Journal of Management Education Special Issue
Call for Papers
Management Education in Turbulent Times
Lisa Anderson, University of Liverpool (email: email@example.com)
Katy Mason, Lancaster University (email: firstname.lastname@example.org)
Paul Hibbert, University of St Andrews (email: email@example.com)
Christine Rivers, University of Surrey (email: firstname.lastname@example.org)
Knowledge and Learning Special Interest Group, British Academy of Management
We face a period of considerable economic turbulence and political uncertainty: political movements are producing extreme candidates who are nevertheless popular; international alliances and trading blocs are beginning to fracture; instability and civil war in the Middle East seems insoluble; and the growth engines of developing economies have begun to show signs of stuttering. Our key question is simple: as educators, what should we be doing, and helping future managers learn how to do, to deal with turbulent times?
Addressing these issues requires an openness to non-traditional approaches, and for that reason this Call is deliberately broad. There may be many approaches that are useful for addressing these challenges in management education. We highlight three (amongst many others) here.
Using management theories to characterize and understand the nature of turbulence
Recent research approaches to characterizing and addressing turbulence include work that is focused on industry turbulence and contingency theory (Karim, Carroll & Long, 2016), environmental uncertainty and responses to it, based on resource dependency (Bogers, Boyd & Hollensen, 2015), and exploration of how inter- and intra-organizational networks provide resilience and a basis for organizational innovation in crisis circumstances (Lundberg, Andresen & Törnroos, 2016). There are opportunities for taking up these kinds of recent research in the classroom as part of conventional management education classes.
Developing new curricula, content and educational processes to fit the changing times
Management educators have already given some thought to the content and processes, in and out of the classroom, that are appropriate for changing times. Interesting recent examples include re-examination of the case method and the legitimacy of business schools (Bridgman, Cummings & Mc Laughlin; 2016), integrating sustainability issues and study abroad experiences in the curriculum in order to develop globally aware, responsible managers (Pesonen, 2003; Sroufe, Sivasubramaniam, Ramos & Saiia, 2015; Viswanathan, 2012), developing management classes around emerging educational approaches such as threshold concepts (Burch, Burch, Bradley & Heller, 2014; Wright & Gilmore, 2012; Yip & Raelin, 2012), and employing critical approaches that challenge the status quo (Kark, Preser & Zion-Waldoks, 2016). Future developments in educational processes, content, and curricula that respond to the pressures and uncertainties of turbulence might build on some of these existing approaches or take quite new directions.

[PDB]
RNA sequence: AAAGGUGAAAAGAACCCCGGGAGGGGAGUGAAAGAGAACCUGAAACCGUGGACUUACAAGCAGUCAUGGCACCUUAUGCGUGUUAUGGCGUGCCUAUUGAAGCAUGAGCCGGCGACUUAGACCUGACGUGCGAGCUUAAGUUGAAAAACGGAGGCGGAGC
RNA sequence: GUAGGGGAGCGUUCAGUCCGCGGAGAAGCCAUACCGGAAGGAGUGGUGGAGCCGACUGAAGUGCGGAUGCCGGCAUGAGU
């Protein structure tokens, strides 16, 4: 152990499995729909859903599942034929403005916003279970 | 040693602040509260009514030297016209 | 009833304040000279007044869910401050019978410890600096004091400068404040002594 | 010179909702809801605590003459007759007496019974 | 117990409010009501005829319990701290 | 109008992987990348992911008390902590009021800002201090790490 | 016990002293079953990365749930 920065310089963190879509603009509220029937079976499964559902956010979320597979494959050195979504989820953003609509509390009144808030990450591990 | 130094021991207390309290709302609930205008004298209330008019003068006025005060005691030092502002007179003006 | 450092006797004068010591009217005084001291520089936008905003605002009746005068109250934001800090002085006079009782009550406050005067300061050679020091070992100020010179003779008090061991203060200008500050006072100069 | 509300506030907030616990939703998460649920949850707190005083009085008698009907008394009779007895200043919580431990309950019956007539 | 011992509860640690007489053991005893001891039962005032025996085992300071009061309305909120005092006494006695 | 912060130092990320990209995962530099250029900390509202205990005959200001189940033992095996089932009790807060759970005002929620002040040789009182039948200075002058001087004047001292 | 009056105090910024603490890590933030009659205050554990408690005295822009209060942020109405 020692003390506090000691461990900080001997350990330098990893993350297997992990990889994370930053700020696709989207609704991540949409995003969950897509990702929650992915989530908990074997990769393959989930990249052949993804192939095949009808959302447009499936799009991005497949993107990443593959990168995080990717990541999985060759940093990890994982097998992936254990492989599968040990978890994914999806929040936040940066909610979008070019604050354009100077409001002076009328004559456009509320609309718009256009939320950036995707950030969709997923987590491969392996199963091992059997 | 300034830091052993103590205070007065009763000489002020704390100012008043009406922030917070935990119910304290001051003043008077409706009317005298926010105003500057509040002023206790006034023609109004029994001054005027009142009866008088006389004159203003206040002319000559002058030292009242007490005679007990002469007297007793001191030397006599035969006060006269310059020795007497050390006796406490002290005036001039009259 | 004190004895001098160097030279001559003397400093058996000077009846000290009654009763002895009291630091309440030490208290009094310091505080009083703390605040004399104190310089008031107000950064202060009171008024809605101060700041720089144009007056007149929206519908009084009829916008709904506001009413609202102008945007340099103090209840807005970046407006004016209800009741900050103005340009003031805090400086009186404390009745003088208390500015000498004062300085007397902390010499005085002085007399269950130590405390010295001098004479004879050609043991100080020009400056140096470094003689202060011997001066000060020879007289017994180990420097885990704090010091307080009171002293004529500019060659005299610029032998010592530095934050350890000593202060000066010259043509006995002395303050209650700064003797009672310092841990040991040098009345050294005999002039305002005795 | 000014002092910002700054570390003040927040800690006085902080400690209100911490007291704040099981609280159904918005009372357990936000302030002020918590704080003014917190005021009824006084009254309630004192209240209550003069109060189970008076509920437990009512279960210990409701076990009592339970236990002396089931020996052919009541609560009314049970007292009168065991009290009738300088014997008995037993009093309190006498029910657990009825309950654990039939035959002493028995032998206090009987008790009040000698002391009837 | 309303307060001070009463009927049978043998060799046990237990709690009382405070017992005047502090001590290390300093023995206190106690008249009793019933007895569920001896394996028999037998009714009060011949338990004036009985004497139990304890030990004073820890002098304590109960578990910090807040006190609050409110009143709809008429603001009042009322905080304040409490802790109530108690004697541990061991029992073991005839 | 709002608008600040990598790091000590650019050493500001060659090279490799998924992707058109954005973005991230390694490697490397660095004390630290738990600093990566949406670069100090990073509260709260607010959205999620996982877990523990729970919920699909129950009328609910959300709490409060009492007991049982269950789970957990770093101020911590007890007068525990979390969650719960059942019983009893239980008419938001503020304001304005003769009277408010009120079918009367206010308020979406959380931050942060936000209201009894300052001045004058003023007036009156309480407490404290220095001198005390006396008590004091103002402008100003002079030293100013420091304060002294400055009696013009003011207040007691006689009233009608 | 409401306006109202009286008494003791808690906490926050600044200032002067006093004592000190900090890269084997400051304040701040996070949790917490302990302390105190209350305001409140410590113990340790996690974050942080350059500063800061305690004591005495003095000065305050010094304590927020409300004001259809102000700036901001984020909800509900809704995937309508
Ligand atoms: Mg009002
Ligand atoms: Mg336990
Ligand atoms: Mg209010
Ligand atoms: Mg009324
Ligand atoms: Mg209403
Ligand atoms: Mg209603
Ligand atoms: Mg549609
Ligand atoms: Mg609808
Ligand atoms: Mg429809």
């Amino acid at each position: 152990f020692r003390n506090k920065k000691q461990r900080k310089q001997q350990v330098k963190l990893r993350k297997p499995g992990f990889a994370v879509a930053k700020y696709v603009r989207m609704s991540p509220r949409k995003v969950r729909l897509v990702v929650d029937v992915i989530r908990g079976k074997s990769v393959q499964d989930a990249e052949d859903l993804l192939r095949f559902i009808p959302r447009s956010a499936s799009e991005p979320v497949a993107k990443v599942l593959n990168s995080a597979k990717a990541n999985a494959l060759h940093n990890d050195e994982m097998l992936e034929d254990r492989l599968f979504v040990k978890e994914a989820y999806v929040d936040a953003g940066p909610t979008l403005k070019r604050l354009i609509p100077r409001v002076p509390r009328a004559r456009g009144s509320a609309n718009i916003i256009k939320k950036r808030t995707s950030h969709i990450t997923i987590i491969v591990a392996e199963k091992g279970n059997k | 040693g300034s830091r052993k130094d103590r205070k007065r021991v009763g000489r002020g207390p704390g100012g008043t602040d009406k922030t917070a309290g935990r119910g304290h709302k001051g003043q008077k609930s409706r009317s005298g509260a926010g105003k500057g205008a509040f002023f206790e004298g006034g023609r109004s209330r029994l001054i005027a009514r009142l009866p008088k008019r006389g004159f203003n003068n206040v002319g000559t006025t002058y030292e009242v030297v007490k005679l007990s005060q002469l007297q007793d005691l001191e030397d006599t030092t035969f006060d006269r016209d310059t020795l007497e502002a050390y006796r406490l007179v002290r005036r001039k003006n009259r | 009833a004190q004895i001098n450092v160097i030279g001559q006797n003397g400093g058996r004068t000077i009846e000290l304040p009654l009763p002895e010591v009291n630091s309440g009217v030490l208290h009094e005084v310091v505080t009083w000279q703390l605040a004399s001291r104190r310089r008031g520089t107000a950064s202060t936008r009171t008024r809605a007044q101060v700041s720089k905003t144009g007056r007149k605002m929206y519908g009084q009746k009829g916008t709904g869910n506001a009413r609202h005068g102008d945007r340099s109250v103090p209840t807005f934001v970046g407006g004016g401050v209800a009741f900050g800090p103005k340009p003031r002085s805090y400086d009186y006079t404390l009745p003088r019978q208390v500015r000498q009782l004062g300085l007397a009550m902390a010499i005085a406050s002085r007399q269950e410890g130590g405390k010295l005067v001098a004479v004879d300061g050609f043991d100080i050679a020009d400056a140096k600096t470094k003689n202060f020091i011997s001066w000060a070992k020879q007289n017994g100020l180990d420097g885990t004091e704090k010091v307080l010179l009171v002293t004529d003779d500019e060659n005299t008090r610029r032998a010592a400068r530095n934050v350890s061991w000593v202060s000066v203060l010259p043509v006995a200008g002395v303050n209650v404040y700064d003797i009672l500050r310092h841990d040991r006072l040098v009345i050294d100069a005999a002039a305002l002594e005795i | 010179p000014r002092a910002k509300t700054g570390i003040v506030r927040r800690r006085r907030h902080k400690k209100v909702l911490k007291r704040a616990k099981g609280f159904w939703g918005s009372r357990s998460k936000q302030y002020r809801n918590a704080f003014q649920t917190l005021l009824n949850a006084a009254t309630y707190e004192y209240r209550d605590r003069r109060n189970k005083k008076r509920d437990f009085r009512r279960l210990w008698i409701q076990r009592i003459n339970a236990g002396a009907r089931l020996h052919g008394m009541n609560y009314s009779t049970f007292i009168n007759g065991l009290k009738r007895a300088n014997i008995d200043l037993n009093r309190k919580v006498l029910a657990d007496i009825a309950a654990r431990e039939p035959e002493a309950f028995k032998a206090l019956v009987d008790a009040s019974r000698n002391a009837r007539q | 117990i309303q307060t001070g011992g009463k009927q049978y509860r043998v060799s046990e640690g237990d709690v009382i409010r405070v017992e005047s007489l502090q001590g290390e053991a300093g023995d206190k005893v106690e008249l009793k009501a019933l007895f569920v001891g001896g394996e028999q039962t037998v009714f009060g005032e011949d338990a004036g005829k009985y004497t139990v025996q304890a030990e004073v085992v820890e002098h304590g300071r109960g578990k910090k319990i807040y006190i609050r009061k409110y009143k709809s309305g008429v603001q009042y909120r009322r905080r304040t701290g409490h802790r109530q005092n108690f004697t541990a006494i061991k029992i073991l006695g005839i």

Developing adaptive, reflexive approaches to support personal resilience and flexibility
There may be a need for both students and educators to develop resilience in turbulent times, but resilience can take many forms. Practically, organizational and personal resilience are argued to be related, and rely on ‘soft skills’ as well as adequate resources to enable change (Richtnér & Löfsten, 2014). However, there needs to be some concern for how this feeds into moral decision making if our responses to turbulence are not to involve a ‘race to the bottom’. Ethical resilience builds on critically reflexive understandings of the existential, relational and moral character of leadership and management (Cunliffe, 2004; 2016), so that one is aware of the need to change while remaining aware of the consequences and effects of change on others. Focusing these insights more clearly on management education may require developments of critical pedagogies and multidisciplinary approaches, especially if we expect students to be adaptive and creative in the face of complex challenges and, perhaps, also agents of positive social change (Dehler, 2009; Welsh & Dehler, 2013). There is considerable scope for new work in this area.
Contributors might build on earlier work of the kind illustrated above, or take a new and innovative approach. Possible questions to address include:
- What kinds of (emerging) theories better describe or predict the effects of turbulence – and how can we teach them effectively?